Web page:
Lion sightings are high on nearly every tourist's priority list when they visit a big five area, and guides at lodges often go to a lot of trouble to find lions on their daily game drives. But how well do the guides really know the lion prides, and just how accurate is their knowledge of how many lions in the area belong to established prides and which are nomadic animals moving from place to place? A research project being carried out in the Timbavati Private Nature Reserve and the adjoining farm of Kempiana, a contractual park of the Kruger National Park (KNP), is intended to answer this question.
Marius Renke, a student at Unisa and the day walk guide based at Satara in the KNP, has enlisted the help of the commercial lodges in Timbavati and Kempiana to try and find out how information obtained from daily game drives matches up with lion counts determined by more conventional census methods, such as call-in stations.
At the beginning of the project Marius met with the guides at the lodges and discussed exactly what information he was looking for. The guides were then given data sheets to standardise the recording of information, and since the beginning of the year Marius has been collecting information on their lion sightings on a monthly basis.
The guides take photographs of the lions when they see them, and Marius uses these photos to draw up an identikit of the lions, marking all their permanent scars as well as each lion's unique whisker pattern. The guides have also been given maps of the areas that they traverse so that they can record exactly when and where each lion sighting took place. Next month the project will move into its second phase, when lions will be counted in the study area using the call-in method.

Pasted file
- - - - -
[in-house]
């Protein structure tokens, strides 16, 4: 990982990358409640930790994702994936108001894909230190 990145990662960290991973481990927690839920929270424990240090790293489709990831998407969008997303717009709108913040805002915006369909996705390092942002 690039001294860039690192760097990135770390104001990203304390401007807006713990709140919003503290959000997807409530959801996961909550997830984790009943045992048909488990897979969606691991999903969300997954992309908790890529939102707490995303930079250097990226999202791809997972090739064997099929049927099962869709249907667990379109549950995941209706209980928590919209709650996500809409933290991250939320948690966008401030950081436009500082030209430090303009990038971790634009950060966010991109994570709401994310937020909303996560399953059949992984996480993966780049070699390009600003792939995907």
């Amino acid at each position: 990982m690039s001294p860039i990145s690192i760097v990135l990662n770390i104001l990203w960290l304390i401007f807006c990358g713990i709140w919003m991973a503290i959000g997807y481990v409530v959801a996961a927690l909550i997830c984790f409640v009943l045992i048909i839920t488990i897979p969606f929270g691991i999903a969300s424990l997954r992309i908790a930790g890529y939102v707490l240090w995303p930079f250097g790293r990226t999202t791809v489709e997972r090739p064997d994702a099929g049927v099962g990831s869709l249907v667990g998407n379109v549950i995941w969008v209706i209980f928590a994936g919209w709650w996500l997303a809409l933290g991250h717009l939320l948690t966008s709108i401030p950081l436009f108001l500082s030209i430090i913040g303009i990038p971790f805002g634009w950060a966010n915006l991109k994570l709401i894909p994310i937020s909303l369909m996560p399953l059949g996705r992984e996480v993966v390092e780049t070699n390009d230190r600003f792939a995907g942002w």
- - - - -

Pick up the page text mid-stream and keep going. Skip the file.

This involves playing distress calls of a wildebeest or a buffalo calf over a loudspeaker at selected points at night. A carcass may also be dragged to create a scent trail and hung near the loudspeakers to keep the lions at the calling station for longer. Researchers watch from a nearby safe place to see how many lions come to investigate the calling station. These lions can then be counted and photographed. By matching the photographs to identikits Marius has compiled from the guides' sightings, he will be able to determine the accuracy of the data obtained from the various lodges.
If the research shows that guides have a detailed enough picture of the lion population in an area, this can help inform management decisions. Reserve managers could then continually update the lion database using information obtained from guides, and have a clearer picture of the dynamics of the lion population. Marius says "the guides have been great" and expressed his thanks to everyone who has helped him.
He is eagerly anticipating the next step in the project where the lions will be counted from calling stations. He will be assisted at the calling stations by the researchers that are completing a count of Kruger's lions, as both Marius's research and that being conducted in Kruger is supervised by Dr Paul Funston.